Ashley Sherlock, Just A Name Review


Ashley Sherlock, Just A Name Review

Ashley Sherlock’s Just A Name: A Harmonic Mélange from Manchester’s Newest Maestro

by Constance Tucker

Ashley-Sherlock-All-About-Vocals-cdFrom the gritty streets of Manchester, a city renowned for birthing iconic bands and vocalists, emerges Ashley Sherlock, who seems destined to be etched into the annals of the city’s rich musical lineage. Released under the banner of Ruf Records, Just A Name is Sherlock’s full-length debut, following the critical acclaim of EPs Ashley Sherlock (2019) and If You’re Listening (2021). A recent nominee for the UK Blues Federation’s Young Blues Artist of the Year, Sherlock combines the soulful chords of blues with daring detours into pop and hard rock.

To speak of Sherlock is to inevitably touch upon the tight-knit chemistry of his band. Let’s decode the rhythm section: Charlie Rachael Kay on bass and Danny Rigg on drums. This trinity’s creative partnership was conceived four years ago and solidified in the bone-chilling cold of Manchester’s Hallam Mill. “We’re one hundred percent a family. I love those guys to bits,” remarks Sherlock. Their tight rhythmic pocket, evident in every groove and break, is the foundation on which Sherlock’s vocals and guitar solos dance.

Just A Name kicks off with ‘Trouble,’ a track that crackles with the raw energy of ’70s rock. Sherlock’s vocals immediately grab your attention, performed with palpable passion. His singing showcases a dynamic range that encapsulates a bluesy timbre, seamlessly transitioning into falsetto to draw the listener into the live experience. What adds another layer of intrigue is Sherlock’s guitar work; his aptitude for textured, motivic ideas injects palpable tension, making every note a thrilling chapter in this blues-rock tale.

Sherlock’s soulful undertones are at their peak in ‘I Think That She Knows.’ Here, the timbre of his voice mellows to blend with cleaner guitar tones. The bass and drums sync in a manner that agilely elevates their dynamic contribution, crescendoing in an outpouring that culminates in the potent chorus. This demonstrates the trio’s familial chemistry and knack for intuitive pacing.

The song ‘Realise’ is a rhythmic romp that displays the ensemble’s collective agility. The song structure seems custom-tailored to Sherlock’s vocal and guitar nuances, from the captivating falsetto pre-chorus to the smooth glissandos. The falsetto and glissandos infuse an uplifting and passionate quality that breathes life and character into the melody, adding emotional depth to the song’s agile structure.

‘Empty Street’ and ‘Time’ are contrasting songs in emotional storytelling. ‘Empty Street’ unfolds as a medium-tempo rock ballad where Sherlock’s varied vocal timbres come to the forefront. The song’s robust, dynamic aura aligns perfectly with Sherlock’s vocal power, providing a sonic landscape that mirrors the aggressive undertones in his voice. On the other hand, ‘Time’ evokes an entirely different mood—offering an exhilarating blend of country blues and ’60s rock influences. The softer, more intimate atmosphere is carefully constructed through Sherlock’s choice of acoustic steel-string guitar, which gradually builds up to an overdriven semi-hollow body, adding layers of complexity to the sound. The shift in instrumentation creates a seamless sound story that pairs beautifully with Sherlock’s emotive vocals, laid bare in this track. The two songs exhibit Sherlock’s versatility and his ability to delve deep into varied emotional textures, skillfully capturing the essence of each mood.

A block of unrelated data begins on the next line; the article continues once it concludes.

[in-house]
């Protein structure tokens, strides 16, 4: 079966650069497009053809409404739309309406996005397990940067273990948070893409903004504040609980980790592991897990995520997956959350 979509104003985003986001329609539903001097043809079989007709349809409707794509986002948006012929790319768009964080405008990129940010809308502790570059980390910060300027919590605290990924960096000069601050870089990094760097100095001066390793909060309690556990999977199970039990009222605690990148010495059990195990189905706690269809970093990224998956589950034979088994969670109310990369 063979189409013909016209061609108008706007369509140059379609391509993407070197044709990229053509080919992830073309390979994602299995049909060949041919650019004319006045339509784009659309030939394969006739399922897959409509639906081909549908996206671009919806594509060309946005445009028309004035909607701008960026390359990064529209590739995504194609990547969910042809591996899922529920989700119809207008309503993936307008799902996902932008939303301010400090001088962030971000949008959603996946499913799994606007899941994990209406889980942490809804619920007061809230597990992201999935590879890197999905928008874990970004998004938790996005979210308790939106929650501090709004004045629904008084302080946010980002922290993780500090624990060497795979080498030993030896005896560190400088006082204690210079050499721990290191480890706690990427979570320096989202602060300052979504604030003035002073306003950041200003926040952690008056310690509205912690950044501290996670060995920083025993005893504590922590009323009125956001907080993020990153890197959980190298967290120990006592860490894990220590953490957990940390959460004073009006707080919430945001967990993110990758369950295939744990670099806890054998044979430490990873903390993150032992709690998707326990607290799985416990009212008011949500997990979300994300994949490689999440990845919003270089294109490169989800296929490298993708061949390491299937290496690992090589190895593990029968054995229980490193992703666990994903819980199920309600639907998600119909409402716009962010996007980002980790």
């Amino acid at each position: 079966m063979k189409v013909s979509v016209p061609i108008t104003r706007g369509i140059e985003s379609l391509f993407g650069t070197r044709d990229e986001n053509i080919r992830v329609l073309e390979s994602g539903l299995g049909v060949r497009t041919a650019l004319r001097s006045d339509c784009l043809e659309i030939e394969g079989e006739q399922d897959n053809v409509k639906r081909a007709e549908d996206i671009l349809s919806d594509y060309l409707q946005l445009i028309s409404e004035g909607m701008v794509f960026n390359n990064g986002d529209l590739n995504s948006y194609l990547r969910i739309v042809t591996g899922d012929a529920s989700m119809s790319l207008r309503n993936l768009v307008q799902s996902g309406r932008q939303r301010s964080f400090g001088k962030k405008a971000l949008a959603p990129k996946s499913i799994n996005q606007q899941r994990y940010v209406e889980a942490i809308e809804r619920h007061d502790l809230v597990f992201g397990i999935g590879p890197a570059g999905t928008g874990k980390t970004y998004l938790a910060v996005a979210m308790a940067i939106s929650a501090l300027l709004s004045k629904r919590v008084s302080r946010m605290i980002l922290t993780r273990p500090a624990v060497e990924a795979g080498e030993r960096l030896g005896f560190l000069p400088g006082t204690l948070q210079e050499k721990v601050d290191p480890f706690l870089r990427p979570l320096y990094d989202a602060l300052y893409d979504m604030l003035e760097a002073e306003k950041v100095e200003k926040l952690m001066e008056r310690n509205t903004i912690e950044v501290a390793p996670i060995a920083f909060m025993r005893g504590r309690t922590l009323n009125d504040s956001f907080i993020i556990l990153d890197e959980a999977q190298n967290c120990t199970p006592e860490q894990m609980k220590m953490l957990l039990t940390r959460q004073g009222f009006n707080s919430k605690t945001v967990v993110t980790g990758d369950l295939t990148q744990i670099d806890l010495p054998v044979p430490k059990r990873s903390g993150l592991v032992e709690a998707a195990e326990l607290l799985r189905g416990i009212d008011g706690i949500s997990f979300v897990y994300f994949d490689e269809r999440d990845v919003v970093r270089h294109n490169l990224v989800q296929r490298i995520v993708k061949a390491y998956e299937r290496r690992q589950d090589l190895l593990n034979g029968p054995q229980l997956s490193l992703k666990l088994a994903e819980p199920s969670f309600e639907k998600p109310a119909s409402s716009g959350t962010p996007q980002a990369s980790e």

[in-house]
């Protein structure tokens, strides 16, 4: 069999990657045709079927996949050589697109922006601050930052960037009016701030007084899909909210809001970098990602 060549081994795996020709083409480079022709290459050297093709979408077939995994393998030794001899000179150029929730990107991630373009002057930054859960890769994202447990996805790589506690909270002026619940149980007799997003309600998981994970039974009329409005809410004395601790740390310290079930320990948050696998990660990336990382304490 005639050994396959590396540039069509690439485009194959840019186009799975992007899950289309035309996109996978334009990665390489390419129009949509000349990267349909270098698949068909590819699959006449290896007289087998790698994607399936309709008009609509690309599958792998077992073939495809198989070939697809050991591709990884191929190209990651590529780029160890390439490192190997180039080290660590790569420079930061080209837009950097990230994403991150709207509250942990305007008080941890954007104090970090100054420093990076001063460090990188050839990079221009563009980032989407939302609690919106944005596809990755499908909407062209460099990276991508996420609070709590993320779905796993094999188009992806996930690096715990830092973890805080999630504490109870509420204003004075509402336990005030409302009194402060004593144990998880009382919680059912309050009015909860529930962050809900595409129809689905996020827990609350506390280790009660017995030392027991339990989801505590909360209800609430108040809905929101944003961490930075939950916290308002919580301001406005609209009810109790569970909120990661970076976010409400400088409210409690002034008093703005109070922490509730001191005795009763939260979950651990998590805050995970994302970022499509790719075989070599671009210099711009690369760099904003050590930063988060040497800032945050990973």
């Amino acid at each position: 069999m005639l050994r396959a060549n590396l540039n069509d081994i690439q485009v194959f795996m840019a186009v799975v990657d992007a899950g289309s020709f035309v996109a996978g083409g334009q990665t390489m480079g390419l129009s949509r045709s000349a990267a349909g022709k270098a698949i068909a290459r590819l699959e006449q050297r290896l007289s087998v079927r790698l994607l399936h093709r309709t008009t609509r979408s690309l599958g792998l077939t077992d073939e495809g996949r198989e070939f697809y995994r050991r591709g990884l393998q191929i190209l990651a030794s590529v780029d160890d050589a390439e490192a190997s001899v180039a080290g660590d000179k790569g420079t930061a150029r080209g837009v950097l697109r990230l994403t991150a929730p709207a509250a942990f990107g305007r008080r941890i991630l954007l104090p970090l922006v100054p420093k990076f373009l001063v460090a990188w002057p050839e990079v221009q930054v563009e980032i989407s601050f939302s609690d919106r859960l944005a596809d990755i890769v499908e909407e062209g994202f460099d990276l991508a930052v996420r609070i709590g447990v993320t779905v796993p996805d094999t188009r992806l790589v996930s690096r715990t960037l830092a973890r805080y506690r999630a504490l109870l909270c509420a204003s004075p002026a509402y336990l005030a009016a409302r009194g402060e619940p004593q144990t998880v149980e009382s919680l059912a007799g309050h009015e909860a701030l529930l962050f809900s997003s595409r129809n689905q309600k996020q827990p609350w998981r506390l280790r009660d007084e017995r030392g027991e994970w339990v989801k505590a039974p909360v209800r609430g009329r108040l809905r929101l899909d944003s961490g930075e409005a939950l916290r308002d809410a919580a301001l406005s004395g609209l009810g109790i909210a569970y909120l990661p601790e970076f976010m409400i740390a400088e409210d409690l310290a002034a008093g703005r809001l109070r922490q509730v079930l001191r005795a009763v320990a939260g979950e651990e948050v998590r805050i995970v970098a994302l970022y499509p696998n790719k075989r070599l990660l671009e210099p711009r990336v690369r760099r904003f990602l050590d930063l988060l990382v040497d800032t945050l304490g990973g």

While ‘Goodbye To You’ captures rhythmic elements reminiscent of The Stone Roses, Sherlock’s vocals diverge into bluesier territories. His aptitude for expressive slides, growls, and nuanced vibrato adds a layer of sophistication that is highly engaging. Notably, Sherlock’s vocals showcase a distinct level of control in pitch and sustain, adding a unique texture to Manchester’s rich tapestry of iconic voices. Each artist has their special allure, prompting one to wonder if something in the Manchester waters nourishes vocal talents.

Just A Name is a strong statement from a band that knows itself, trusts its craft, and defies easy categorization. With influences that range from hard rock to soul, and from blues to pop, Ashley Sherlock and his trio do more than just perform songs—they live them. In this living expression, Sherlock’s voice and guitar work stand out, yet they are part of a unified performance that takes the listener on an unforgettable journey through the essence of Just A Name.


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